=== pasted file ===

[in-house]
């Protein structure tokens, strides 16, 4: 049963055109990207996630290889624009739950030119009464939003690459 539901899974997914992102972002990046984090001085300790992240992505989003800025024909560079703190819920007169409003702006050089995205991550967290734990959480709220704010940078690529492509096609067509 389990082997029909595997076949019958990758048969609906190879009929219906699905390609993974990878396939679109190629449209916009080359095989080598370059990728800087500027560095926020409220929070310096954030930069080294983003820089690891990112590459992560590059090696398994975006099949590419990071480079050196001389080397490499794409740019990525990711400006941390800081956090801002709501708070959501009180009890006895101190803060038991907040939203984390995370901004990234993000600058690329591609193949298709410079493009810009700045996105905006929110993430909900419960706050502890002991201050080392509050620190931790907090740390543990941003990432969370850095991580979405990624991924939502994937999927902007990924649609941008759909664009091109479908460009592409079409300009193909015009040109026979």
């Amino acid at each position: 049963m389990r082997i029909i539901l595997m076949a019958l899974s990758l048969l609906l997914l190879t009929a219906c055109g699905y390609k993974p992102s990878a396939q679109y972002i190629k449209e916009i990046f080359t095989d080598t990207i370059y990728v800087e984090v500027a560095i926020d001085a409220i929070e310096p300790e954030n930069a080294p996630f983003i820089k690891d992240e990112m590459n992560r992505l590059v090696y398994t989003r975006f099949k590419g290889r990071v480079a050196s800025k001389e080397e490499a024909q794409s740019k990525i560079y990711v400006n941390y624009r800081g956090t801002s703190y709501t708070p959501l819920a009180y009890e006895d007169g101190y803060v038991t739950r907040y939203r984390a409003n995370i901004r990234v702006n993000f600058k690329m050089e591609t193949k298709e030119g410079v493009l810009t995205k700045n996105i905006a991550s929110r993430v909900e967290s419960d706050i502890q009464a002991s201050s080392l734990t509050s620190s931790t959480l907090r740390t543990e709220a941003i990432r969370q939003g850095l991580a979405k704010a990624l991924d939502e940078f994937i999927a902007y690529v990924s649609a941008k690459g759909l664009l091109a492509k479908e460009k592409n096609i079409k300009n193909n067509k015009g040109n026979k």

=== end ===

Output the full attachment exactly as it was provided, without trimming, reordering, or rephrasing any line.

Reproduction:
[in-house]
């Protein structure tokens, strides 16, 4: 049963055109990207996630290889624009739950030119009464939003690459 539901899974997914992102972002990046984090001085300790992240992505989003800025024909560079703190819920007169409003702006050089995205991550967290734990959480709220704010940078690529492509096609067509 389990082997029909595997076949019958990758048969609906190879009929219906699905390609993974990878396939679109190629449209916009080359095989080598370059990728800087500027560095926020409220929070310096954030930069080294983003820089690891990112590459992560590059090696398994975006099949590419990071480079050196001389080397490499794409740019990525990711400006941390800081956090801002709501708070959501009180009890006895101190803060038991907040939203984390995370901004990234993000600058690329591609193949298709410079493009810009700045996105905006929110993430909900419960706050502890002991201050080392509050620190931790907090740390543990941003990432969370850095991580979405990624991924939502994937999927902007990924649609941008759909664009091109479908460009592409079409300009193909015009040109026979």
């Amino acid at each position: 049963m389990r082997i029909i539901l595997m076949a019958l899974s990758l048969l609906l997914l190879t009929a219906c055109g699905y390609k993974p992102s990878a396939q679109y972002i190629k449209e916009i990046f080359t095989d080598t990207i370059y990728v800087e984090v500027a560095i926020d001085a409220i929070e310096p300790e954030n930069a080294p996630f983003i820089k690891d992240e990112m590459n992560r992505l590059v090696y398994t989003r975006f099949k590419g290889r990071v480079a050196s800025k001389e080397e490499a024909q794409s740019k990525i560079y990711v400006n941390y624009r800081g956090t801002s703190y709501t708070p959501l819920a009180y009890e006895d007169g101190y803060v038991t739950r907040y939203r984390a409003n995370i901004r990234v702006n993000f600058k690329m050089e591609t193949k298709e030119g410079v493009l810009t995205k700045n996105i905006a991550s929110r993430v909900e967290s419960d706050i502890q009464a002991s201050s080392l734990t509050s620190s931790t959480l907090r740390t543990e709220a941003i990432r969370q939003g850095l991580a979405k704010a990624l991924d939502e940078f994937i999927a902007y690529v990924s649609a941008k690459g759909l664009l091109a492509k479908e460009k592409n096609i079409k300009n193909n067509k015009g040109n026979k």